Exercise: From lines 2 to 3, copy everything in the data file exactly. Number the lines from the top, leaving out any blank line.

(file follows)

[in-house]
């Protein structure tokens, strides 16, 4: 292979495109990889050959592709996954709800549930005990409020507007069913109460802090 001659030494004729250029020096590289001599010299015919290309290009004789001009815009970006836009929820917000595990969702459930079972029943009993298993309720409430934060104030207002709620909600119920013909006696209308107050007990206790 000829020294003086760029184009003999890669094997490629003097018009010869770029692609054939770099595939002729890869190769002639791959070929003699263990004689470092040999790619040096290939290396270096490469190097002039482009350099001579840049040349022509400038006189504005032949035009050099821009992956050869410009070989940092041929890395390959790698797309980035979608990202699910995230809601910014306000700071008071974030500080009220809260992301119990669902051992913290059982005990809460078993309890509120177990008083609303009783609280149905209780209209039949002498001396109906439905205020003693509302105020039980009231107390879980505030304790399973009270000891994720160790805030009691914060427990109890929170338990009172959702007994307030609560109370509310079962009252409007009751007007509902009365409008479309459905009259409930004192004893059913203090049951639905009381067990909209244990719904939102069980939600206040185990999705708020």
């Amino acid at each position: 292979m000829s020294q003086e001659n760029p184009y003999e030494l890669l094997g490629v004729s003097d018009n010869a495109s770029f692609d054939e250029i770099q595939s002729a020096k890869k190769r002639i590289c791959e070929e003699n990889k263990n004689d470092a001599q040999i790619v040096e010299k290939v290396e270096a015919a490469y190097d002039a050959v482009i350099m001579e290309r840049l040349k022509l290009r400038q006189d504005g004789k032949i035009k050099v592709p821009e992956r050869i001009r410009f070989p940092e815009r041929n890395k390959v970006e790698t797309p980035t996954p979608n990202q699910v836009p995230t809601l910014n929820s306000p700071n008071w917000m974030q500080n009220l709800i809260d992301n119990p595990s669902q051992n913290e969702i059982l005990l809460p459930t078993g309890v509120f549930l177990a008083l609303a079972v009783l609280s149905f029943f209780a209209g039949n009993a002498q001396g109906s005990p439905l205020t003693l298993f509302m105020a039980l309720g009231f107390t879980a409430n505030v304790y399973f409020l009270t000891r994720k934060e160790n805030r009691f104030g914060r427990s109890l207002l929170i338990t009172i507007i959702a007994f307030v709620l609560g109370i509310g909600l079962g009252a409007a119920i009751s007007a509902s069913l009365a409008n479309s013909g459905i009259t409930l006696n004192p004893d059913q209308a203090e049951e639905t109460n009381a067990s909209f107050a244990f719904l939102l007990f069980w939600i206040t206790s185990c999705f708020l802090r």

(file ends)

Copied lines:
């Protein structure tokens, strides 16, 4: 292979495109990889050959592709996954709800549930005990409020507007069913109460802090 001659030494004729250029020096590289001599010299015919290309290009004789001009815009970006836009929820917000595990969702459930079972029943009993298993309720409430934060104030207002709620909600119920013909006696209308107050007990206790 000829020294003086760029184009003999890669094997490629003097018009010869770029692609054939770099595939002729890869190769002639791959070929003699263990004689470092040999790619040096290939290396270096490469190097002039482009350099001579840049040349022509400038006189504005032949035009050099821009992956050869410009070989940092041929890395390959790698797309980035979608990202699910995230809601910014306000700071008071974030500080009220809260992301119990669902051992913290059982005990809460078993309890509120177990008083609303009783609280149905209780209209039949002498001396109906439905205020003693509302105020039980009231107390879980505030304790399973009270000891994720160790805030009691914060427990109890929170338990009172959702007994307030609560109370509310079962009252409007009751007007509902009365409008479309459905009259409930004192004893059913203090049951639905009381067990909209244990719904939102069980939600206040185990999705708020």
């Amino acid at each position: 292979m000829s020294q003086e001659n760029p184009y003999e030494l890669l094997g490629v004729s003097d018009n010869a495109s770029f692609d054939e250029i770099q595939s002729a020096k890869k190769r002639i590289c791959e070929e003699n990889k263990n004689d470092a001599q040999i790619v040096e010299k290939v290396e270096a015919a490469y190097d002039a050959v482009i350099m001579e290309r840049l040349k022509l290009r400038q006189d504005g004789k032949i035009k050099v592709p821009e992956r050869i001009r410009f070989p940092e815009r041929n890395k390959v970006e790698t797309p980035t996954p979608n990202q699910v836009p995230t809601l910014n929820s306000p700071n008071w917000m974030q500080n009220l709800i809260d992301n119990p595990s669902q051992n913290e969702i059982l005990l809460p459930t078993g309890v509120f549930l177990a008083l609303a079972v009783l609280s149905f029943f209780a209209g039949n009993a002498q001396g109906s005990p439905l205020t003693l298993f509302m105020a039980l309720g009231f107390t879980a409430n505030v304790y399973f409020l009270t000891r994720k934060e160790n805030r009691f104030g914060r427990s109890l207002l929170i338990t009172i507007i959702a007994f307030v709620l609560g109370i509310g909600l079962g009252a409007a119920i009751s007007a509902s069913l009365a409008n479309s013909g459905i009259t409930l006696n004192p004893d059913q209308a203090e049951e639905t109460n009381a067990s909209f107050a244990f719904l939102l007990f069980w939600i206040t206790s185990c999705f708020l802090r």